Netanyahu’s cousin bought Greek steel company as PM backed Greece gas deal
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Netanyahu’s cousin bought Greek steel company as PM backed Greece gas deal

Milikowsky invested in conglomerate while Netanyahu pushed new pipeline deal with Greece and Cyprus. Milikowsky: ‘No connection whatsoever with the gas pipelines’

The Hellenic Steel factory near Saloniki, Greece. (Facebook screen capture)
The Hellenic Steel factory near Saloniki, Greece. (Facebook screen capture)

Prime Minister Benjamin Netanyahu’s cousin, US businessman Nathan Milikowsky, invested earlier this year in a massive Greek steel conglomerate at the same time the prime minister was advancing a gas pipeline deal with Greece and Cyprus, according to an exclusive report Sunday by The Times of Israel’s Hebrew sister site, Zman Israel.

According to the report, in late June, Milikowsky’s company, Jordan International, bought Hellenic Steel, which for many years was Greece’s second-largest steel company.

The report notes that Hellenic Steel’s factory near Thessaloniki had been out of commission for five years amid Greece’s economic crisis, and only resumed its activity last week, with the new investment.

Greek Prime Minister Kyriakos Mitsotakis attended the ceremony.

Greek Prime Minister Kyriakos Mitsotakis visiting the Hellenic Steel company near Saloniki, November 15, 2019. (Facebook screen capture)

The report says Jordan International is expected to invest some 100 million euros ($110 million) in the factory, whose output is expected to reach some 350,000 tons’ worth of product per year.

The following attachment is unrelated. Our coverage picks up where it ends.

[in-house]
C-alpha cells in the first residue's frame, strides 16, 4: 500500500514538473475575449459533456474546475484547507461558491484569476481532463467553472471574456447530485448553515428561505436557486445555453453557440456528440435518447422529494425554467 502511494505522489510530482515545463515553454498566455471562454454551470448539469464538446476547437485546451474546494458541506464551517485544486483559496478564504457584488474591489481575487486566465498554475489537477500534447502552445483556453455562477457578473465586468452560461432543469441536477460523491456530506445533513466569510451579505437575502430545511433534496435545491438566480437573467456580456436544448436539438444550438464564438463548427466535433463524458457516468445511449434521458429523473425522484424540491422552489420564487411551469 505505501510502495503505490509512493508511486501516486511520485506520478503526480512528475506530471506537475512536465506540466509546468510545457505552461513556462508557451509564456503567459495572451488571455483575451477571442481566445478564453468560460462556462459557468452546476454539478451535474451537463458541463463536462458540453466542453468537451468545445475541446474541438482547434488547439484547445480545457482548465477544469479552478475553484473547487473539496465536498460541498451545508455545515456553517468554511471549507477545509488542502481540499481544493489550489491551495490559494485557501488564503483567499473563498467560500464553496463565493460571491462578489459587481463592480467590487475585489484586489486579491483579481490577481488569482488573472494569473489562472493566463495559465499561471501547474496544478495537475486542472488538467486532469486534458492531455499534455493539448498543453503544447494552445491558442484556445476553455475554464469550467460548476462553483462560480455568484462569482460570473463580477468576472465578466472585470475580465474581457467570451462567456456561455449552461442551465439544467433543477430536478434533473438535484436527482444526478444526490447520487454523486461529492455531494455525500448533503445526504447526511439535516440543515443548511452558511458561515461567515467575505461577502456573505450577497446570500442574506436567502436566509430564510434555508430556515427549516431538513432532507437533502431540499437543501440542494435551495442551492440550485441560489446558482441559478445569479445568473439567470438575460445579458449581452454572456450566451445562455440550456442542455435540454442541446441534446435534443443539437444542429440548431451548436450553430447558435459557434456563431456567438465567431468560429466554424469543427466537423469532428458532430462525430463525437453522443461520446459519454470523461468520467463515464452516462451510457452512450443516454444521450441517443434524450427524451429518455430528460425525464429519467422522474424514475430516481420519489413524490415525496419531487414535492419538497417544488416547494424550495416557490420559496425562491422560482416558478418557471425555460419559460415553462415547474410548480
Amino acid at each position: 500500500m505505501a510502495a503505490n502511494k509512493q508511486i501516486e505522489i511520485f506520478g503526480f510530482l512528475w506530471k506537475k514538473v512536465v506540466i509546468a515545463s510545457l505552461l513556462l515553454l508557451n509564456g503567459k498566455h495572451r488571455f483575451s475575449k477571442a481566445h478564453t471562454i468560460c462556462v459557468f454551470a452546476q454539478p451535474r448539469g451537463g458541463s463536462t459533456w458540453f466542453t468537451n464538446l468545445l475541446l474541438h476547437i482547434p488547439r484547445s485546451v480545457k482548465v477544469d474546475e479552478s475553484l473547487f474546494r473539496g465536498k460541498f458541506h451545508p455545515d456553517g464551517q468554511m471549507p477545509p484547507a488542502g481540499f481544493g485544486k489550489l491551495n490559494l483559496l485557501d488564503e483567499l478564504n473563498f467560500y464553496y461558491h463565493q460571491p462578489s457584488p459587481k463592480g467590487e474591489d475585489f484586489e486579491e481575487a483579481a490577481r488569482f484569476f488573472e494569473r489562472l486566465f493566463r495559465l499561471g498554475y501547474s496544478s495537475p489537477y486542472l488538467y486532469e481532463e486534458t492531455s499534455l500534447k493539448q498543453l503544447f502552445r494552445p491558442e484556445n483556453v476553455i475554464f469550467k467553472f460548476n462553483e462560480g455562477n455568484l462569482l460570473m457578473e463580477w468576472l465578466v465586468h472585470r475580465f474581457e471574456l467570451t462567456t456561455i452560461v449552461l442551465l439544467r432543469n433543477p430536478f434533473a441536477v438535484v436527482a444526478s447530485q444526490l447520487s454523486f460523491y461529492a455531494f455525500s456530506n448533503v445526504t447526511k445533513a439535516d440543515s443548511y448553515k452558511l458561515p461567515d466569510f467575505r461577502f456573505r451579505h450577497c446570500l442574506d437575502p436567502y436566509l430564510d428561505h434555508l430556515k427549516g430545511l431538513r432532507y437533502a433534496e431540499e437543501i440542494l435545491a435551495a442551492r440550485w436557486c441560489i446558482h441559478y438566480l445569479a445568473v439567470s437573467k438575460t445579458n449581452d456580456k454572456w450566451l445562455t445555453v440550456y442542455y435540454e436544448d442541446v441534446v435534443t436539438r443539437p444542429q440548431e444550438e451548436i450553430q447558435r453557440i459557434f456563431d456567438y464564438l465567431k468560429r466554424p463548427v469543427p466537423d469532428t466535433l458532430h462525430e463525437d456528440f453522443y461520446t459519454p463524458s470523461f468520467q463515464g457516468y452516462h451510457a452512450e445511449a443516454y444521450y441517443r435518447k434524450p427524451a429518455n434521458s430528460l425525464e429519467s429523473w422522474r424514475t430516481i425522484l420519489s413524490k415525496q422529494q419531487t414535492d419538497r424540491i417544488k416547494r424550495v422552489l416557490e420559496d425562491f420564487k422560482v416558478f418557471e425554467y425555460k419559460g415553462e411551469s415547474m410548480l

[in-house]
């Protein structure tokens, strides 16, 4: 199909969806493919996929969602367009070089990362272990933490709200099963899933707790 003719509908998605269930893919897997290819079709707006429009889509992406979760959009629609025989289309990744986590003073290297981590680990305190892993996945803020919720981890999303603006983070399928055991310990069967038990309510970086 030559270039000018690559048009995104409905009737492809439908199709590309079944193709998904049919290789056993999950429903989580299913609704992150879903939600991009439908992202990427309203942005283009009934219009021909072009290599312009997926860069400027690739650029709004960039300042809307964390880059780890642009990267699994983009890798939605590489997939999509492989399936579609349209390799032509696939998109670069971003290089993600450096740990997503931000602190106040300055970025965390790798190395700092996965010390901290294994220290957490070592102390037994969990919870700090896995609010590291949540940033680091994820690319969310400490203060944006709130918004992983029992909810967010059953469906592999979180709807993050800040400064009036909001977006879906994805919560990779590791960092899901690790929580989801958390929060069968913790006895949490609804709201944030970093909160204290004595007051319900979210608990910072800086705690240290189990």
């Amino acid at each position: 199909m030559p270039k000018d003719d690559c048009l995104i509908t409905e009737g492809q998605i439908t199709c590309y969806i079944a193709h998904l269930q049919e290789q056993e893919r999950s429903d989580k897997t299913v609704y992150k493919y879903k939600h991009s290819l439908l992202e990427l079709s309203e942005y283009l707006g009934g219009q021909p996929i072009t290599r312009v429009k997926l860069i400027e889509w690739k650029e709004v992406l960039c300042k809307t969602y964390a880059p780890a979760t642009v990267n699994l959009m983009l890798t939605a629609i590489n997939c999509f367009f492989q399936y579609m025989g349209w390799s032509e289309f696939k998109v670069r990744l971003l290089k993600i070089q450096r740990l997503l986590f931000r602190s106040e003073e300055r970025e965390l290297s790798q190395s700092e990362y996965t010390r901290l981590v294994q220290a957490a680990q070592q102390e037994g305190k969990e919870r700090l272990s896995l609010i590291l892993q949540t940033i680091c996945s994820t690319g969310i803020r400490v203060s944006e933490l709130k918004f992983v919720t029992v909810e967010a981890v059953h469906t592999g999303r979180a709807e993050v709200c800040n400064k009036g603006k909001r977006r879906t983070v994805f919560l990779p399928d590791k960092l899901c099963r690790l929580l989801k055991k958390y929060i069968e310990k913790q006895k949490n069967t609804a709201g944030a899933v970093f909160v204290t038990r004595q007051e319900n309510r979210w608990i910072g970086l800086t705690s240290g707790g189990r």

Meanwhile, earlier this year, the Israel Natural Gas Lines company, the country’s national gas conglomerate, signed a memorandum with IGI Poseidon, a joint venture of the Public Gas Corporation of Greece and the Italian company Edison S.p.A., on the construction of a gas pipeline network that would connect the eastern Mediterranean’s gas reserves to the European market.

Israel has several natural gas fields in the Mediterranean, as does Cyprus.

Netanyahu has been among the key Israeli figures pushing for the signing of the pipeline deal as part of a broader Israeli strategy to develop closer strategic ties with Greece and Cyprus.

Nathan Milikowsky, in 2013, in San Francisco. (Drew Altizer Photography/File)

There is no evidence of coordination between Netanyahu and Milikowsky, but the convergence of Netanyahu’s regional energy policy and Milikowsky’s investment in a company that is closely reliant on the future of Greek economy was sure to raise eyebrows.

Netanyahu’s connections to Milikowsky have been the subject of scrutiny before. The prime minister has received hundreds of thousands of dollars in financial support from Milikowsky, in order to fund his legal defense in the corruption investigations against him.

And according to reports earlier this year, Netanyahu made a return of over 700 percent on stock he had bought in Seadrift Coke, a steel company owned by Milikowsky that was sold to German shipbuilder Thyssenkrupp, before it merged with GrafTech, also owned by Milikowsky.

ThyssenKrupp is tied to the high-profile Case 3000 investigation, which has snared several close associates of Netanyahu, but not the premier himself, on suspicion that they received bribes as part of a massive graft scheme in the multi-billion-shekel state purchase of naval vessels and submarines from the company.

Milikowsky:  Netanyahu had no knowledge of the deal

“Hellenic Steel is in the business of manufacturing cold rolled and galvanized steel sheets,” Milikowsky told Zman Israel in an email. “It has no connection whatsoever with the manufacture of gas pipelines.

“The Prime Minister of Israel has no knowledge about this Hellenic Steel transaction. I have never discussed it with him. Furthermore, I am totally ignorant about the gas pipeline project and have no involvement with it.”

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